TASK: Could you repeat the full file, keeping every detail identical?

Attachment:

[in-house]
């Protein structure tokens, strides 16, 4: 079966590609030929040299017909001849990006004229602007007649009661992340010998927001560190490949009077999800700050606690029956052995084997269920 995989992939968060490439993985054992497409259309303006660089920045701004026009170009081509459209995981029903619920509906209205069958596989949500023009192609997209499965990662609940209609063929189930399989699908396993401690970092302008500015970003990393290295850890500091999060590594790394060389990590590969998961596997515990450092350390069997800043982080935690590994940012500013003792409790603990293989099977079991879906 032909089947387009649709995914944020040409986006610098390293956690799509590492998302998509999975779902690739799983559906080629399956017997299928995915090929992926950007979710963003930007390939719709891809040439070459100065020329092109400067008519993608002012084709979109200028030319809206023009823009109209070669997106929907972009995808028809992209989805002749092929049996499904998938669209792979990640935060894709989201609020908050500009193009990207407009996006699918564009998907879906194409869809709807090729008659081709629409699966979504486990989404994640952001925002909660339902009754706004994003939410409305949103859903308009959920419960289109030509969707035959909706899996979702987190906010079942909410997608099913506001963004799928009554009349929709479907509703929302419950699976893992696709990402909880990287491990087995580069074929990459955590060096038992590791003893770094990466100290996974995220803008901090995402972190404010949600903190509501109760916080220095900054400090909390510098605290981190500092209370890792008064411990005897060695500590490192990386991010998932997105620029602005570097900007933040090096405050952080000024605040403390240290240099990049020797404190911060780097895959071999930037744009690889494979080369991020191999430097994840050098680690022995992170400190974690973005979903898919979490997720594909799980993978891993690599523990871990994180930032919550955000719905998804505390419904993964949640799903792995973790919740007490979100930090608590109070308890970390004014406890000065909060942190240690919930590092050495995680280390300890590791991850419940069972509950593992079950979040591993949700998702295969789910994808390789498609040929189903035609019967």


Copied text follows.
[in-house]
């Protein structure tokens, strides 16, 4: 079966590609030929040299017909001849990006004229602007007649009661992340010998927001560190490949009077999800700050606690029956052995084997269920 995989992939968060490439993985054992497409259309303006660089920045701004026009170009081509459209995981029903619920509906209205069958596989949500023009192609997209499965990662609940209609063929189930399989699908396993401690970092302008500015970003990393290295850890500091999060590594790394060389990590590969998961596997515990450092350390069997800043982080935690590994940012500013003792409790603990293989099977079991879906 032909089947387009649709995914944020040409986006610098390293956690799509590492998302998509999975779902690739799983559906080629399956017997299928995915090929992926950007979710963003930007390939719709891809040439070459100065020329092109400067008519993608002012084709979109200028030319809206023009823009109209070669997106929907972009995808028809992209989805002749092929049996499904998938669209792979990640935060894709989201609020908050500009193009990207407009996006699918564009998907879906194409869809709807090729008659081709629409699966979504486990989404994640952001925002909660339902009754706004994003939410409305949103859903308009959920419960289109030509969707035959909706899996979702987190906010079942909410997608099913506001963004799928009554009349929709479907509703929302419950699976893992696709990402909880990287491990087995580069074929990459955590060096038992590791003893770094990466100290996974995220803008901090995402972190404010949600903190509501109760916080220095900054400090909390510098605290981190500092209370890792008064411990005897060695500590490192990386991010998932997105620029602005570097900007933040090096405050952080000024605040403390240290240099990049020797404190911060780097895959071999930037744009690889494979080369991020191999430097994840050098680690022995992170400190974690973005979903898919979490997720594909799980993978891993690599523990871990994180930032919550955000719905998804505390419904993964949640799903792995973790919740007490979100930090608590109070308890970390004014406890000065909060942190240690919930590092050495995680280390300890590791991850419940069972509950593992079950979040591993949700998702295969789910994808390789498609040929189903035609019967």